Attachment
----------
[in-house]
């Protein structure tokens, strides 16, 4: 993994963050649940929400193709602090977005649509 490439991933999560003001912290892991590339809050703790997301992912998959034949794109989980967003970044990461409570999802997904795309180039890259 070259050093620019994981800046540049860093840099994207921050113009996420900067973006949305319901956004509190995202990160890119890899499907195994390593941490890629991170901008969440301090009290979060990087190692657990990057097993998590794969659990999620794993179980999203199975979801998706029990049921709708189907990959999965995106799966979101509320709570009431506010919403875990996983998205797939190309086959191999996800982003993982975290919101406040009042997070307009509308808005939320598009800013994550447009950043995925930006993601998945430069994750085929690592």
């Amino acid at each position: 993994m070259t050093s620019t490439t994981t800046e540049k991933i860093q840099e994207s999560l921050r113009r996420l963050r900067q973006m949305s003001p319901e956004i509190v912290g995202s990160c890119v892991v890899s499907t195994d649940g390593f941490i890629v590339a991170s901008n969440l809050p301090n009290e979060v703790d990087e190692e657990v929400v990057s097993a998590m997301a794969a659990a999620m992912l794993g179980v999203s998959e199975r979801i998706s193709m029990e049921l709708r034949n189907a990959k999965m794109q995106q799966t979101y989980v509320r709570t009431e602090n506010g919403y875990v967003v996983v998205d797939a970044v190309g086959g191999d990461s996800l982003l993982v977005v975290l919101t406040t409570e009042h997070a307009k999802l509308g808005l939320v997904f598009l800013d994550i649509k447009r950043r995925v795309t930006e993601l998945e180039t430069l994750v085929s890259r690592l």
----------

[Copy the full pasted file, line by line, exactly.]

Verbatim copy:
[in-house]
């Protein structure tokens, strides 16, 4: 993994963050649940929400193709602090977005649509 490439991933999560003001912290892991590339809050703790997301992912998959034949794109989980967003970044990461409570999802997904795309180039890259 070259050093620019994981800046540049860093840099994207921050113009996420900067973006949305319901956004509190995202990160890119890899499907195994390593941490890629991170901008969440301090009290979060990087190692657990990057097993998590794969659990999620794993179980999203199975979801998706029990049921709708189907990959999965995106799966979101509320709570009431506010919403875990996983998205797939190309086959191999996800982003993982975290919101406040009042997070307009509308808005939320598009800013994550447009950043995925930006993601998945430069994750085929690592």
């Amino acid at each position: 993994m070259t050093s620019t490439t994981t800046e540049k991933i860093q840099e994207s999560l921050r113009r996420l963050r900067q973006m949305s003001p319901e956004i509190v912290g995202s990160c890119v892991v890899s499907t195994d649940g390593f941490i890629v590339a991170s901008n969440l809050p301090n009290e979060v703790d990087e190692e657990v929400v990057s097993a998590m997301a794969a659990a999620m992912l794993g179980v999203s998959e199975r979801i998706s193709m029990e049921l709708r034949n189907a990959k999965m794109q995106q799966t979101y989980v509320r709570t009431e602090n506010g919403y875990v967003v996983v998205d797939a970044v190309g086959g191999d990461s996800l982003l993982v977005v975290l919101t406040t409570e009042h997070a307009k999802l509308g808005l939320v997904f598009l800013d994550i649509k447009r950043r995925v795309t930006e993601l998945e180039t430069l994750v085929s890259r690592l």